In this day and age, we tend to binge watch a lot of TV series from their beginning thanks to Netflix, HULU, and the Internet in general. Often though, I find it takes a few episodes to really get into a show, like Rick and Morty or Game of Thrones. That was not the case however when I turned on Gravity Falls.

Photo courtesy of Nintendo Enthusiast (They're planning on making a G.F. game!)

Photo courtesy of Nintendo Enthusiast (They're planning on making a G.F. game!)

I began watching Gravity Falls last year on a whim after finishing up the most recent episode of The Last Man on Earth. Within the first 10 minutes, I was hooked. Partly because I related to Dipper right off the bat. Maybe not intelligence-wise, but in his thirst for adventure and science.

In the show, Dipper is on summer vacation with his sister Mabel visiting their Grunklestan in a small town called Gravity Falls. I won't give too many spoilers away, but even from the first episode, you can tell there is a lot more going on in Gravity Falls than meets the eye. I think the shows creator, Alex Hirsch, said it best:

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This is really what makes the show so amazing. The animation style is great and the town aesthetics create a creepy/fun atmosphere, but the characters are what really drive the show. I honestly haven't seen a cartoon since The Simpsons that made me really care about each individual person/creature like Gravity Falls does. I can't name one character that annoys me besides the ones who are suppose to. (Damn you, Gideon.)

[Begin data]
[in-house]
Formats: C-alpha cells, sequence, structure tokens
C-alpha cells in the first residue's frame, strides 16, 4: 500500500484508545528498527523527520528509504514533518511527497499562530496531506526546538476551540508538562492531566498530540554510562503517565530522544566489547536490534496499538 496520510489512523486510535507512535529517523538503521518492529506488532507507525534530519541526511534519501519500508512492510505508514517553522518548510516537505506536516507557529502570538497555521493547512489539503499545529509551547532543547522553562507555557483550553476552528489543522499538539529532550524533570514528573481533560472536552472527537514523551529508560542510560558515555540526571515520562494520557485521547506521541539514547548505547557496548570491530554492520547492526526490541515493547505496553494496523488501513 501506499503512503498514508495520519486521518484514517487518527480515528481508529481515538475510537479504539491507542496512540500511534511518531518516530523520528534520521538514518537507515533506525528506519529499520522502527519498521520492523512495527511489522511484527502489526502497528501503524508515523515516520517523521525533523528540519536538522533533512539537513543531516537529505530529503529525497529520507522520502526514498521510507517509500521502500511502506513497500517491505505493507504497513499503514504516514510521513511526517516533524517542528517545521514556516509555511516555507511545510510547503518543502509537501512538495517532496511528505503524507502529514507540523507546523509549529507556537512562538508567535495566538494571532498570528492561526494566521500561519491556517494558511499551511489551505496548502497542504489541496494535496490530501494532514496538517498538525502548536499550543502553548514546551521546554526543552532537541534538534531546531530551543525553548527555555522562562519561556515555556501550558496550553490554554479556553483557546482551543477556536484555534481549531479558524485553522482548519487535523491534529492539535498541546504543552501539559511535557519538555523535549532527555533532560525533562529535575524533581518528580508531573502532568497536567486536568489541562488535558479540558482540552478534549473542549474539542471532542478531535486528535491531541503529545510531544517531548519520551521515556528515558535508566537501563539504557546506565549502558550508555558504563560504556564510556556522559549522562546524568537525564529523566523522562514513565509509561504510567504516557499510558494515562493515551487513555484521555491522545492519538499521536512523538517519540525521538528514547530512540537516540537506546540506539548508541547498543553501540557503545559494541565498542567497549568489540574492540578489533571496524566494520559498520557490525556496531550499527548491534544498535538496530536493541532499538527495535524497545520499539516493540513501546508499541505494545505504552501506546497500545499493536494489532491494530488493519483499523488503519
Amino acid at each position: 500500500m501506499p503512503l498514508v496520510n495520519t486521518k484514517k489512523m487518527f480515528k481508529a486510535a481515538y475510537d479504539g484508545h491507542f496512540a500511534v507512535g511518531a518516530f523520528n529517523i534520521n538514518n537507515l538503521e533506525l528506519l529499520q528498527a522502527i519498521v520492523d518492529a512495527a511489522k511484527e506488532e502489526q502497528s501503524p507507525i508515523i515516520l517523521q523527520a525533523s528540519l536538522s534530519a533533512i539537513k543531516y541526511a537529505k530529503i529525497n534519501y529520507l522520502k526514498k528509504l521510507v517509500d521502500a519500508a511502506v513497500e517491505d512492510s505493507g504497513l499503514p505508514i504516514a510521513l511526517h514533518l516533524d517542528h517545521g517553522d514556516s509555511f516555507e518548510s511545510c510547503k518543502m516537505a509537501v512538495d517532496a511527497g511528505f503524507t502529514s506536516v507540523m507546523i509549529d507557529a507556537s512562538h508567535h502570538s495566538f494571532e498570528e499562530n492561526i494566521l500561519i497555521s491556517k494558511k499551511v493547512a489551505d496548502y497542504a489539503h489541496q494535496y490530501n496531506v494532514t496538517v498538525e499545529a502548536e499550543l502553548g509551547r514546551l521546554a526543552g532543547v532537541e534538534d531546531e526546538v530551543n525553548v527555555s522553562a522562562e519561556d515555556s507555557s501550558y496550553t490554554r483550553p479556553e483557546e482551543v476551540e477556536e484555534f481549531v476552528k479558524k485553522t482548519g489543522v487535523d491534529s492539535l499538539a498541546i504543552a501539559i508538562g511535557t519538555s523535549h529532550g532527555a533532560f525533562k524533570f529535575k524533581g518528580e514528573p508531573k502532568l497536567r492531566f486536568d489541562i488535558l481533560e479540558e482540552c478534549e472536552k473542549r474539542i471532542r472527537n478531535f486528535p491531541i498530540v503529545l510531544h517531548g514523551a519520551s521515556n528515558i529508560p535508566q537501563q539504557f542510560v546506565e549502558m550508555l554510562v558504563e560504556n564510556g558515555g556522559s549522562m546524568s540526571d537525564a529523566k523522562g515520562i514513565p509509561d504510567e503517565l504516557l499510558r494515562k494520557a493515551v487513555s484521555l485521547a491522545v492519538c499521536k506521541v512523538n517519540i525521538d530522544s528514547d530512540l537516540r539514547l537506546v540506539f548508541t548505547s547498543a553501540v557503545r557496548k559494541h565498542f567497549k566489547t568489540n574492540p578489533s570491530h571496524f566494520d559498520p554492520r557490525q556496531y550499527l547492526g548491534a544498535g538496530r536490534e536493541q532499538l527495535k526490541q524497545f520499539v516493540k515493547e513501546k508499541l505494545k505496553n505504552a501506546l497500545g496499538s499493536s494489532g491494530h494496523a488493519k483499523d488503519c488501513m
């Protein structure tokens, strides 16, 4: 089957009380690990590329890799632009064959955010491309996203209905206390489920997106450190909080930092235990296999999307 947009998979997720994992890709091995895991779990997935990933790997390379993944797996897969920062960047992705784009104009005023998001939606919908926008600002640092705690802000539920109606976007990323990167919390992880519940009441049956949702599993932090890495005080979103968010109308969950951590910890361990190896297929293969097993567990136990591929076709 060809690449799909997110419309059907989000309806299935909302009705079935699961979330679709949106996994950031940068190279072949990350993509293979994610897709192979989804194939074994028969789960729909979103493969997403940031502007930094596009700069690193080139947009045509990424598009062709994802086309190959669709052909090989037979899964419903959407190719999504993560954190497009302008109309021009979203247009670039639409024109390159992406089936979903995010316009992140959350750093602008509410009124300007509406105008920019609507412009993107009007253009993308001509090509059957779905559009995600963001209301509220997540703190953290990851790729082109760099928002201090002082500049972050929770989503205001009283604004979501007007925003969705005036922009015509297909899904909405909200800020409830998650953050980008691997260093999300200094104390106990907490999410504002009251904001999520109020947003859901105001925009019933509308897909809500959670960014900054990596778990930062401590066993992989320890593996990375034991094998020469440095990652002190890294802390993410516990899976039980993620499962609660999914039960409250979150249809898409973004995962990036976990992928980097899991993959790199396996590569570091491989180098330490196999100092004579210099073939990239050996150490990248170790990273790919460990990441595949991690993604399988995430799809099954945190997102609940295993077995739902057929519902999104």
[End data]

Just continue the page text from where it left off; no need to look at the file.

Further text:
Gif courtesy of Amino

Gif courtesy of Amino

I don't want to compare this show too much to The Simpsons because the show obviously stands on its own, but a lot of the jokes remind me of when The Simpsons were still in their heyday of comedy.  This may also be a reason I connected to the Gravity Falls sense of humor so quickly.

Why Gravity Falls Will Always Be One Of My Favorite Cartoons:

I think ultimately, this show reminded me of when I would go on adventures with my sister and late uncle. These would usually consist of indoor, as well as outdoor activities. At one point, we would all gather around the computer after school in the late 1990's and play "Are You Afraid of the Dark - Orpheo's Curse".

It was a mystery game that we beat as a team. Watching Gravity Falls, mixed with those memories, sparked really special feeling inside of me. I may not be able to go on those adventures with them anymore, but I feel like I'm watching something similar play out in a really similar way on Hirsch's show. It may just be another cartoon to some, but it feels like so much more to me and fills me with joy every time I watch an episode.

If you're reading this and you have no earthly (or non-earthly) idea of what I'm talking about and you haven't seen the show, I HIGHLY recommend it. Thanks for making such an awesome show, Alex!  

The lady and I on Halloween this year! (With surprise guest: Soos.)

The lady and I on Halloween this year! (With surprise guest: Soos.)